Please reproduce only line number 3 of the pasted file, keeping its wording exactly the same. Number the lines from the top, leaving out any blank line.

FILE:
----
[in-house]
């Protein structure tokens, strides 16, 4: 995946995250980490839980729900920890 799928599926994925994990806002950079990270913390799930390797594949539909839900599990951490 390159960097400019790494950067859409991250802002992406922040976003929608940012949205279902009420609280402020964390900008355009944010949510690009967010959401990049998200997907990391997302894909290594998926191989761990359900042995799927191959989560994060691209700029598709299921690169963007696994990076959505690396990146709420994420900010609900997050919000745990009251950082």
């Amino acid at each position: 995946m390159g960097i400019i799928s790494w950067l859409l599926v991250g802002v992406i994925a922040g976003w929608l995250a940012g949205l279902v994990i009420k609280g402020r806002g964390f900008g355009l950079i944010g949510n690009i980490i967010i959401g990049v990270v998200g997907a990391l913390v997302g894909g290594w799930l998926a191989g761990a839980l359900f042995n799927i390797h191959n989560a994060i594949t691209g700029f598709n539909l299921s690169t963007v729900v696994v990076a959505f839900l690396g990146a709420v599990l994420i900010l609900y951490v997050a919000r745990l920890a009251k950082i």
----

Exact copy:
């Amino acid at each position: 995946m390159g960097i400019i799928s790494w950067l859409l599926v991250g802002v992406i994925a922040g976003w929608l995250a940012g949205l279902v994990i009420k609280g402020r806002g964390f900008g355009l950079i944010g949510n690009i980490i967010i959401g990049v990270v998200g997907a990391l913390v997302g894909g290594w799930l998926a191989g761990a839980l359900f042995n799927i390797h191959n989560a994060i594949t691209g700029f598709n539909l299921s690169t963007v729900v696994v990076a959505f839900l690396g990146a709420v599990l994420i900010l609900y951490v997050a919000r745990l920890a009251k950082i």